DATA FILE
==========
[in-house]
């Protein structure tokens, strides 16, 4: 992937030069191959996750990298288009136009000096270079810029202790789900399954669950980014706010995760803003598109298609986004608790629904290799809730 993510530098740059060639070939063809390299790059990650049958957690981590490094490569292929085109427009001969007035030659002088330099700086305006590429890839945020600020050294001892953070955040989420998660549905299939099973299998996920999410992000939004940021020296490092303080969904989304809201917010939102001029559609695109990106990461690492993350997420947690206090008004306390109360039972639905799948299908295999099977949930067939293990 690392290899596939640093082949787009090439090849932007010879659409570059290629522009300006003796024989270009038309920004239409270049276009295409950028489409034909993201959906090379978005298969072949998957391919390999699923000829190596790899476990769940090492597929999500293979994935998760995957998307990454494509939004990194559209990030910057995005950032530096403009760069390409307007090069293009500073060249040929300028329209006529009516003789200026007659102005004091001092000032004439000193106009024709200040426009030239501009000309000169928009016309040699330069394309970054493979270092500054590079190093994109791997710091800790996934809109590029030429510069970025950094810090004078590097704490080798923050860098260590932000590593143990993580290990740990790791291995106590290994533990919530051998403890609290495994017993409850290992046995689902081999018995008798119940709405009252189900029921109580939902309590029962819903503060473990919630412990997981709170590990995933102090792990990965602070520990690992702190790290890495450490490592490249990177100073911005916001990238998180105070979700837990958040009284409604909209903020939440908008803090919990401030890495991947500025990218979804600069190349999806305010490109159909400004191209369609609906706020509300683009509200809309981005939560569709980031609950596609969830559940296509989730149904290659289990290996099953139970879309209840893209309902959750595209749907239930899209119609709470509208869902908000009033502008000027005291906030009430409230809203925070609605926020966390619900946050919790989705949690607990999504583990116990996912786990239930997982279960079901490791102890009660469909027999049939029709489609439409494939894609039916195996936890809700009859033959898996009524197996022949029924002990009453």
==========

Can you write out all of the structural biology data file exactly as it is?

[in-house]
């Protein structure tokens, strides 16, 4: 992937030069191959996750990298288009136009000096270079810029202790789900399954669950980014706010995760803003598109298609986004608790629904290799809730 993510530098740059060639070939063809390299790059990650049958957690981590490094490569292929085109427009001969007035030659002088330099700086305006590429890839945020600020050294001892953070955040989420998660549905299939099973299998996920999410992000939004940021020296490092303080969904989304809201917010939102001029559609695109990106990461690492993350997420947690206090008004306390109360039972639905799948299908295999099977949930067939293990 690392290899596939640093082949787009090439090849932007010879659409570059290629522009300006003796024989270009038309920004239409270049276009295409950028489409034909993201959906090379978005298969072949998957391919390999699923000829190596790899476990769940090492597929999500293979994935998760995957998307990454494509939004990194559209990030910057995005950032530096403009760069390409307007090069293009500073060249040929300028329209006529009516003789200026007659102005004091001092000032004439000193106009024709200040426009030239501009000309000169928009016309040699330069394309970054493979270092500054590079190093994109791997710091800790996934809109590029030429510069970025950094810090004078590097704490080798923050860098260590932000590593143990993580290990740990790791291995106590290994533990919530051998403890609290495994017993409850290992046995689902081999018995008798119940709405009252189900029921109580939902309590029962819903503060473990919630412990997981709170590990995933102090792990990965602070520990690992702190790290890495450490490592490249990177100073911005916001990238998180105070979700837990958040009284409604909209903020939440908008803090919990401030890495991947500025990218979804600069190349999806305010490109159909400004191209369609609906706020509300683009509200809309981005939560569709980031609950596609969830559940296509989730149904290659289990290996099953139970879309209840893209309902959750595209749907239930899209119609709470509208869902908000009033502008000027005291906030009430409230809203925070609605926020966390619900946050919790989705949690607990999504583990116990996912786990239930997982279960079901490791102890009660469909027999049939029709489609439409494939894609039916195996936890809700009859033959898996009524197996022949029924002990009453």